The Magic Tapes, Julian Koster’s solo project, opened for Mangum at Lupo’s, much to the confusion of most of the crowd, and Koster later came out to play singing saw on a couple of Magnum’s tunes.
This gave me the impression that Mangum was ready to get the band back together, which was a moment I’d waited for since I was an angsty 17-year old suburban nerd senior in high school, when the tragic exquisiteness of “In the Aeroplane Over the Sea” made me realize that all of popular culture was predicated on arbitrary corporate tastes and controlled by boring dummies and how music that actually contained substance and creativity was largely ignored by most people.
Basically, that album flipped my world upside-down and made me kind of an asshole during my senior year, like when I rooted against my own shitty class during spirit week, but intimate knowledge of Aeroplane and my newfound insistence on its cultural inheritance made college a helluva a lot more fun that it would have been, and I appreciated all the cool kids I met.
When, ten years later, Neutral Milk Hotel finally got back together and announced they were playing at the Orpheum in Boston, I scored front-row balcony tickets. I’d seen many shows over the years at this charming little theater and this was the best one of them all. The band was tight, having fun, and overall sounded superb, loud and crisp, and drowned out any singing from the crowd. I danced my fucking ass off, much to the chagrin of the people behind me. I didn’t care. I was finally seeing Neutral Milk Hotel, motherfuckers!
The Elephant 6 Collective always struck me as a bunch of weirdos who had bonded over Beach Boy records and decided to make music because they had nothing better to do and weren’t really accepted anywhere else and otherwise just wanted to have a good time and not get harassed. I used to watch old shitty-sounding YouTube clips of Neutral Milk Hotel shows, and it always seemed like they were having a ton of fun and I was always jealous of the person who was taping them because I wasn’t there jumping around. It’s really as shame the “Jeff Mangum: recluse” narrative over-shadowed the greatness of the group as a whole.
The National played next and they were the only group of the weekend who seemed to have ever played a festival before. Yes, they are one of the ultimate Dad Rock bands, and only roughly 70% of their songs are worthwhile, but you can’t deny the intensity of their lead man, Matt Berninger. During that night, I realized that he is a master of standing at the precipice of some daring, primitive rock and roll gesture, and, right when you think he’s about to let it rip, he comes back at the last moment. He knows how to use tension and anticipation to his theatrical advantage.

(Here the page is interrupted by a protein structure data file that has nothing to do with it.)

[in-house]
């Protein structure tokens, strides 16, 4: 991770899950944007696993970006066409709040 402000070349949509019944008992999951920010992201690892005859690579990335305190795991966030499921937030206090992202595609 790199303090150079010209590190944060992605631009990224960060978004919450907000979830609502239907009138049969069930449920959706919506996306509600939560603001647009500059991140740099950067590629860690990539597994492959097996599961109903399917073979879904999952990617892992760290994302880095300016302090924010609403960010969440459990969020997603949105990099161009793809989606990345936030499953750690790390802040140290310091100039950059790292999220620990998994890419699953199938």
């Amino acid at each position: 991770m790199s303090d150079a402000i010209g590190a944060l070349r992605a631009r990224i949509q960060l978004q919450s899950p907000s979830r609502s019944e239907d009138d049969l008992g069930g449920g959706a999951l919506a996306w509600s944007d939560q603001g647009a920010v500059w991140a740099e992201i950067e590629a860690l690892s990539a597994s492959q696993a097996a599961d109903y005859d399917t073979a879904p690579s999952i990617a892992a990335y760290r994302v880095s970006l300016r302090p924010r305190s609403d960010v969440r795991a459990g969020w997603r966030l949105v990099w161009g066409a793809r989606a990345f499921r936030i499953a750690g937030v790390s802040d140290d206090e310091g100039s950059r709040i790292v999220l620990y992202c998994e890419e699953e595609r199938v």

At the end of the night, he finally unleashed the aggression he’d been hinting at, culminating in him running through most of the crowd with microphone in hand while singing “Terrible Love.” People in the crowd promptly ruined the moment by whipping out their phones and taking selfies, and it made me hate America.
Have you ever seen a person standing in front of you at a concert or other event hoist their phone above the crowd and take a 360-degree video while grinning stupidly and unconsciously, as if they could only view the world through their phone? This happened to me dozens of times at this festival as well as many other concerts over the past year. It’s a hideous, despicable practice, proving that people cannot and will not live in the moment, and have already let the robots take over. They just prefer to live in a digitally separated bubble, experiencing life as a walking Twitter account. My impulse to smash people’s phones at concerts grows stronger by the day.
OK. Glad I got that off my chest. Besides almost getting into fight a drunk bro, that was my Friday night in a nutshell!
On Saturday, we arrived in time to see the tail end of S. Carey’s set. This was a little before 3 o’clock and it was still hotter than Hades. Of course I didn’t know who the fuck this was, and I was informed S. Carey was a member of Bon Iver. Of all bands in the history of the Earth, I have made more jokes about Bon Iver than any other band. “Q: How many members of Bon Iver does it take to screw in a lightbulb?” “A: Bon Iver can’t screw anything, they’re too busy sucking.” S. Carey sounded like Sufjan Stevens with synths.
Sky Ferreira saved me from a certain festival-induced nervous breakdown. I’d just watched Blondie’s “VH1: Behind the Music” and was quick to point out Ferreira sounded like Debbie Harry. Her band did a cool kraut-rock number at one point and someone behind me complained because they “were just playing the same chord, over and over.” I had just seen a Phish shirt in the vicinity and knew I was in trouble.
The next group was Bleachers, or, better known as Lena Dunham’s boyfriend’s side-project. I couldn’t help but imagine her, naked, diving off the stage and attempting to crowd surf, naked, and having the people in the crowd decide not to help her do that. Lena Dunham, in my imagination, is always naked.